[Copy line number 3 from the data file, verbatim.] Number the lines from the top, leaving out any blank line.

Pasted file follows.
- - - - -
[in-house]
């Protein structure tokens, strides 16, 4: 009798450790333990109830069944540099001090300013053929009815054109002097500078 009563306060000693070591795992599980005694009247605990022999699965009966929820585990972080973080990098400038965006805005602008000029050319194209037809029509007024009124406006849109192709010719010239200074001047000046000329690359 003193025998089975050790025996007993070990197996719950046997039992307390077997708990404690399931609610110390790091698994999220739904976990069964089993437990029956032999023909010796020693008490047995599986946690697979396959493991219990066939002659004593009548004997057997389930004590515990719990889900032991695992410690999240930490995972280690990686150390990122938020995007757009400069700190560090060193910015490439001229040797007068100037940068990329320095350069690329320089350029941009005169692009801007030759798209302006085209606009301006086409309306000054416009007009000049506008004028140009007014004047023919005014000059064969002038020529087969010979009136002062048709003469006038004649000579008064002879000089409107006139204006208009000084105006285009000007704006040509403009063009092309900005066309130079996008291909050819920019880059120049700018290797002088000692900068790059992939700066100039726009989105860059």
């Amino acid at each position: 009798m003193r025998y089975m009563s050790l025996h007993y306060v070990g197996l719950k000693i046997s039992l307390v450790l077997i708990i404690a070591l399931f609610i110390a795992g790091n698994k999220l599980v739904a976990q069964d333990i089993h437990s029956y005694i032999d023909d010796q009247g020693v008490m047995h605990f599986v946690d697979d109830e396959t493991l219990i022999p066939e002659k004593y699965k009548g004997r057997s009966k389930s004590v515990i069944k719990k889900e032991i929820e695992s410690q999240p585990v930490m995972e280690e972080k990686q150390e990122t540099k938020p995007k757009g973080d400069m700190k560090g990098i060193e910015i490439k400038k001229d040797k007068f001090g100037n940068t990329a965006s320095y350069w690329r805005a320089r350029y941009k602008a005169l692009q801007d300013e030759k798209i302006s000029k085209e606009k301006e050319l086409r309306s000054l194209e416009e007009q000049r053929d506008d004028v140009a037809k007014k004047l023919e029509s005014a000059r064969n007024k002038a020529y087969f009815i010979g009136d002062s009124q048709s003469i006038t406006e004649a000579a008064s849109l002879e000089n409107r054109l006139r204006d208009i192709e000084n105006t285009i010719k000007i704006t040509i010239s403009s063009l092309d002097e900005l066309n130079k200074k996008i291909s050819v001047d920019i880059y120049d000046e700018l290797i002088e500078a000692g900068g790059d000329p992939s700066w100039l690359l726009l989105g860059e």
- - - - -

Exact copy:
């Amino acid at each position: 009798m003193r025998y089975m009563s050790l025996h007993y306060v070990g197996l719950k000693i046997s039992l307390v450790l077997i708990i404690a070591l399931f609610i110390a795992g790091n698994k999220l599980v739904a976990q069964d333990i089993h437990s029956y005694i032999d023909d010796q009247g020693v008490m047995h605990f599986v946690d697979d109830e396959t493991l219990i022999p066939e002659k004593y699965k009548g004997r057997s009966k389930s004590v515990i069944k719990k889900e032991i929820e695992s410690q999240p585990v930490m995972e280690e972080k990686q150390e990122t540099k938020p995007k757009g973080d400069m700190k560090g990098i060193e910015i490439k400038k001229d040797k007068f001090g100037n940068t990329a965006s320095y350069w690329r805005a320089r350029y941009k602008a005169l692009q801007d300013e030759k798209i302006s000029k085209e606009k301006e050319l086409r309306s000054l194209e416009e007009q000049r053929d506008d004028v140009a037809k007014k004047l023919e029509s005014a000059r064969n007024k002038a020529y087969f009815i010979g009136d002062s009124q048709s003469i006038t406006e004649a000579a008064s849109l002879e000089n409107r054109l006139r204006d208009i192709e000084n105006t285009i010719k000007i704006t040509i010239s403009s063009l092309d002097e900005l066309n130079k200074k996008i291909s050819v001047d920019i880059y120049d000046e700018l290797i002088e500078a000692g900068g790059d000329p992939s700066w100039l690359l726009l989105g860059e």